When people ask why it is that we are so passionate about CAFC, I always think of a memory that I have from childhood. It was summer, and the sidewalks around the block from my house were being redone. I wanted nothing more than to leave my handprint in the wet cement. It became my mission for the day. My first mission was actually to pick up a pack of Lucky Lights from the candy store, but the handprint was next on the list. I had priorities and a seriously unhealthy addiction to candy cigarettes.
In order to complete this mission, I would have to sneak around and avoid being busted by the construction workers. I had my eyes on the freshly poured square at the corner, and they were working a few doors down. I don’t think I would have considered it vandalism at this age, but I did know that I shouldn’t be doing it. I knew I had to move fast, there was only a small window of time before it would be too late.
The bike ride home was spent chain smoking, while nervously constructing a plan. Of course I was that one kid who actually pretended to smoke candy cigarettes. I took my habit very seriously; I pretty much was Joe Camel, except way more awesome- if you can imagine that. My dad would even light them for me, just to take it to the next level. He was the “cool dad” that everyone wished they had. Look up the definition of punk rock in the dictionary, and you will find his picture. He taught me and my brother everything we know about being cool.
He was the person who showed us how to “flip the bird” at the ripe age of seven. Before then, I thought it meant to give the thumbs up. (He would later come to regret this decision; my brother let that bird fly everywhere). He taught us never to attend a concert wearing the bands t-shirt, because that shit is dorky. I don’t know where I’d be without him, probably giving some jerk the thumbs up in traffic. Anyway, let’s get back to the story.
The plan was to make it look like an accident, a staged fall as I rode past the workers on my bike. In my nine year old mind, it was flawless. Because really… how could a group of grown men get mad at a poor little girl who fell off her bike? I envisioned it as some sort of bail, tuck, and roll type situation. With no previous education in stunt falls, I assumed all possible risks and remained adamant.
*I can usually attribute nearly every reckless idea that I ever had as a child, to the Home Alone movies, but not this one. On this day, I acted alone. Because Kevin didn’t know shit about stunt falls.
I rolled up to the scene going fast- too fast. I turned my head and noticed the workers looking in my direction. I went for it anyway. A slick ghost rider move was attempted, but was unsuccessful. I panicked and hit the brakes at the very last second. The dismount was sloppy, but I managed to land right on target. To my surprise, the concrete wasn’t as soft as it looked. I must have spent too much time at the candy store. This made it very hard to complete my mission, but I didn’t let that stop me. I pushed harder, determined to finish what I came there to do. I wasn’t leaving until I left my mark.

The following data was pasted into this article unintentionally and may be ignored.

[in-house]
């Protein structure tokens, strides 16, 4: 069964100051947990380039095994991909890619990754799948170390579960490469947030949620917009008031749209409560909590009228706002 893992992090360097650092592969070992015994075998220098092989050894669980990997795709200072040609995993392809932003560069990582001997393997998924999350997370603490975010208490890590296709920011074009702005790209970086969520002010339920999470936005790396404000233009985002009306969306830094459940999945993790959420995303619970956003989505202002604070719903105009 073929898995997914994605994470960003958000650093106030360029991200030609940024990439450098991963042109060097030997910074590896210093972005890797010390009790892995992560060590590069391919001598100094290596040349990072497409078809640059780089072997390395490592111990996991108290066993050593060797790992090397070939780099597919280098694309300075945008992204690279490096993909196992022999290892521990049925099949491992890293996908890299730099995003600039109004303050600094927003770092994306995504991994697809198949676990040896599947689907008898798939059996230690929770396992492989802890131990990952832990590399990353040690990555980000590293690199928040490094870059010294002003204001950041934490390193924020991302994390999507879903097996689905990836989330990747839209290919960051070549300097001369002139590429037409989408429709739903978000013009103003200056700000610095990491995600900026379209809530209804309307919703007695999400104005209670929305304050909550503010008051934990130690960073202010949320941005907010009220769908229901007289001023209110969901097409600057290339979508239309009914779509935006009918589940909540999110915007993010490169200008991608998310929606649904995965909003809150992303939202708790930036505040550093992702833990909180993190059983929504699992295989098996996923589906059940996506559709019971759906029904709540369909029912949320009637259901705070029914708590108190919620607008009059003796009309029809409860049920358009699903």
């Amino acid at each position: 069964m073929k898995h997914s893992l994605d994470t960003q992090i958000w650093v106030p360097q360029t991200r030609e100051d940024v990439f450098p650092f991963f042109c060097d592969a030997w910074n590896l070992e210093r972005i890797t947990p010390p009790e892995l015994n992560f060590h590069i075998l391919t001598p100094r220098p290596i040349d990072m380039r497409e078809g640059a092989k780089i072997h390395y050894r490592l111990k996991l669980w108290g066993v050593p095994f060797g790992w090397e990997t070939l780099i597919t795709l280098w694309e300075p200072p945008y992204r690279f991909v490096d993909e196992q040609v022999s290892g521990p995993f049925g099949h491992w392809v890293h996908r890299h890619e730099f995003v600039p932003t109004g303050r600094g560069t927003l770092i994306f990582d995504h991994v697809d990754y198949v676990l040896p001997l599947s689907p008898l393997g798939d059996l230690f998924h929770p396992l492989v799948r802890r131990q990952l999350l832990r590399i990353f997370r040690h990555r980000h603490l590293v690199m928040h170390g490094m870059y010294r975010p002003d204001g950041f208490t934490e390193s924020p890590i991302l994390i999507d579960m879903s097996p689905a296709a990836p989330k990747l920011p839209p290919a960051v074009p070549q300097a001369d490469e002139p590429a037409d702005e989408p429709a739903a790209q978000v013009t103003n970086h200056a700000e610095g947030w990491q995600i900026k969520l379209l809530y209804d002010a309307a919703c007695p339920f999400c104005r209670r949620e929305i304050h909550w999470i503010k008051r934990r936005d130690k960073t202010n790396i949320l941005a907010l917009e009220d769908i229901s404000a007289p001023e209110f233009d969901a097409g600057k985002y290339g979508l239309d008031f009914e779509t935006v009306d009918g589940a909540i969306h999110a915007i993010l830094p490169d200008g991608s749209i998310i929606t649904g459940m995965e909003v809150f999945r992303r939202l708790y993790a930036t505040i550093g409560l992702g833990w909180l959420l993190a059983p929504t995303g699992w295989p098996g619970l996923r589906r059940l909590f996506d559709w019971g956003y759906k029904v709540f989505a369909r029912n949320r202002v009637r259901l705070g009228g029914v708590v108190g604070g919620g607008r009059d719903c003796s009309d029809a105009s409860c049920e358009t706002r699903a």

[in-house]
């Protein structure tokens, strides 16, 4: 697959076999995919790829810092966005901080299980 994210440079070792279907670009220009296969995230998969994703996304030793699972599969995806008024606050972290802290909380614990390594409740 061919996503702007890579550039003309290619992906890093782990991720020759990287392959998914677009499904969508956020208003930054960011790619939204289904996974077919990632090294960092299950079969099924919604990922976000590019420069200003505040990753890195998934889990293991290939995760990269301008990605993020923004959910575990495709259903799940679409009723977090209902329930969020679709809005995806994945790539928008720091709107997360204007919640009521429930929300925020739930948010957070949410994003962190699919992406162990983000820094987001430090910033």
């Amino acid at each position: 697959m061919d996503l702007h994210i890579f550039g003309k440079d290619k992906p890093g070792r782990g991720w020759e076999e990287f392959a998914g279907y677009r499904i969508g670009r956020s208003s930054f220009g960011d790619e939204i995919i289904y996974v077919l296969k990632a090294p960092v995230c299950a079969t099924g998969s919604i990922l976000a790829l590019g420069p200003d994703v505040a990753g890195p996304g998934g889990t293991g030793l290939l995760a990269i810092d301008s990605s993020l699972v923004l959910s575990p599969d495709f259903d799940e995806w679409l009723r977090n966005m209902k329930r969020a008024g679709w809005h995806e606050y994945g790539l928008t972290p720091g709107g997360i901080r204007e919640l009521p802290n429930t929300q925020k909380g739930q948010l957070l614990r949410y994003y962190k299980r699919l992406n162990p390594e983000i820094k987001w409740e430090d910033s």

(This is probably the part where the workers realized that my bullshit fall was absolutely NOT an accident).
Suffering only skinned palms, my handprint was IN the cement. There was no time for celebration, not now anyway. Suddenly, I noticed the workers were much more upset than I had anticipated. Turns out, grown men absolutely can get mad at a child for falling off a bike, if it happens to be onto a freshly leveled sidewalk. They were yelling things and I don’t know what they were, but I’d be willing to bet it wasn't “are you okay?” I climbed back on that bike and peddled as fast as my legs would let me, with the biggest, shittiest grin on my face. With a lucky between my lips, I disappeared into the sunset. It was a good day.
However insignificant the handprint may have actually been, it was a big deal to me. In my mind, it was a land mark. I would walk everyone I knew to that corner. I would put my hand over it and say “this is MY hand.” Nobody seemed to think it was a great as I did. They had more important things on their minds. They had Tamagotchi’s to feed. To me, there was something incredible about leaving something behind, perhaps more permanent than myself. My handprint would be on that sidewalk for what I thought would be forever.
These days, I can’t help but see this whole place as freshly poured cement. Every single second is an opportunity to make a move, to leave behind something great- something so much bigger than ourselves. This is about falling on purpose, even when we know, they’re all watching. Because maybe what some consider good the way it is, isn’t quite good enough. Maybe it won’t be good enough, until we’re all willing to get our hands dirty. This is about proving that we are here, and that we deserve to be. And some day, when this fight for equality is over… when the battle has been won- we will all come back here and say, “these are our hand prints.”
Closets Are for Clothes, and great stories don’t start from perfect sidewalks.